Helmsley grant funds launch of Salk Center for Nutritional Genomics


The Salk Institute has received a $5.5 million grant from the Leona M. and Harry B. Helmsley Charitable Trust to launch the Salk Center for Nutritional Genomics. The new Center will employ a molecular approach to nutrition and its impact on the role of metabolism on the immune system, cancer, diabetes and lifespan, thereby increasing the understanding of how nutrients affect health.

The new center will draw expertise from leading laboratories at the Institute to deepen its diabetes research with the intent to unravel the mechanisms that modulate the body’s energy balance and the factors that set the stage for metabolic disease.

“Given the fact that metabolism has clearly established itself as a common denominator in many research fields, I am very pleased that our scientists will have the opportunity to collaborate further and delve even deeper into this vitally important area of biological science,” said Salk President William R. Brody.

“The Salk Center for Nutritional Genomics will enable our investigators to develop new approaches to understand the metabolic changes associated with Type I and Type II diabetes, cancer and aging,” he said. “It will also help accelerate the development of new therapies and disease-prevention strategies.”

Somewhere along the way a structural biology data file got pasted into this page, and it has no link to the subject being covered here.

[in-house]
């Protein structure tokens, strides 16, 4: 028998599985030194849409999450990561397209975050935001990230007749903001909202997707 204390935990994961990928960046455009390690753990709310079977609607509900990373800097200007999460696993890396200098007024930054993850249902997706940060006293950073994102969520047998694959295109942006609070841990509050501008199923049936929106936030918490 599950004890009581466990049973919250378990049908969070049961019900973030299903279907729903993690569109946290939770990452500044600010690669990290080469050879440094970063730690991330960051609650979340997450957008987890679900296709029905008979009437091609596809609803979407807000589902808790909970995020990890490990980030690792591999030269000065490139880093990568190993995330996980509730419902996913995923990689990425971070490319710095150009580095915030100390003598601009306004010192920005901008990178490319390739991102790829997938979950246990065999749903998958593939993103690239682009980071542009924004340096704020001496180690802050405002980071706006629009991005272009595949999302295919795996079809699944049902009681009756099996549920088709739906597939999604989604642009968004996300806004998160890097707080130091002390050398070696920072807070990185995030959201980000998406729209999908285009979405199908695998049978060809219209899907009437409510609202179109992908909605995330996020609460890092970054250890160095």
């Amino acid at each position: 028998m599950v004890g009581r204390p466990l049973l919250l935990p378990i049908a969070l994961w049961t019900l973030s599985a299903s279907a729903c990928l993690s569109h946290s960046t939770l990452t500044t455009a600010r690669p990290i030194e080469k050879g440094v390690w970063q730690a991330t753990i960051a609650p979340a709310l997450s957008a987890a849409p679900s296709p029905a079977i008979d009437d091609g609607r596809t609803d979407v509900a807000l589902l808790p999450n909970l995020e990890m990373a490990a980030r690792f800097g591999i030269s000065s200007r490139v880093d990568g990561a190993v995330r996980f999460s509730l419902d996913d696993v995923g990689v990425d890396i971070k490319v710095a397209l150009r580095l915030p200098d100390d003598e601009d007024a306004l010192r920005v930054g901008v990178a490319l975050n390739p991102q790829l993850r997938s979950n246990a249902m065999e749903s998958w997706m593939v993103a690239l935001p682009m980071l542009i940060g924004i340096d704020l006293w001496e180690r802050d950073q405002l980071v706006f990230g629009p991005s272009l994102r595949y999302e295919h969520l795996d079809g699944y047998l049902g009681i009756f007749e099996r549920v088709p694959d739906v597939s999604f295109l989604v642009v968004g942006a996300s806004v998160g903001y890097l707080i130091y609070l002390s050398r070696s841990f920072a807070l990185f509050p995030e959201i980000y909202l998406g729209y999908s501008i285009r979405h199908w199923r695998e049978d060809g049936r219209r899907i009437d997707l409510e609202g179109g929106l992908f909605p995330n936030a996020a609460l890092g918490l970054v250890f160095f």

The grant will fund a Metabolic Core Facility, an interdisciplinary Fellows Program and breakthrough technologies, including the study of gene networks based on massive parallel sequencing of millions of genomic DNA fragments, which allow scientists to investigate a huge number of variables simultaneously and dramatically increase the speed and effectiveness of their work.

Adult obesity, which has increased 75 percent since 1980 in the U.S., is associated with a slew of metabolic disorders, including glucose intolerance, insulin resistance, high cholesterol and high blood pressure -- all of which are well-established risk factors for cardiovascular disease and Type II diabetes.

“The study of metabolic control will provide fundamental answers that have profound implications for human disease and its treatment,” said Marc Montminy, professor in the Clayton Foundation Laboratories for Peptide Biology at Salk. “Our scientists look at the genomics of metabolic control as the hub of a wheel whose individual spokes lead out to new insights into other disorders such as diabetes, cancer, neurodegenerative diseases, and aging.”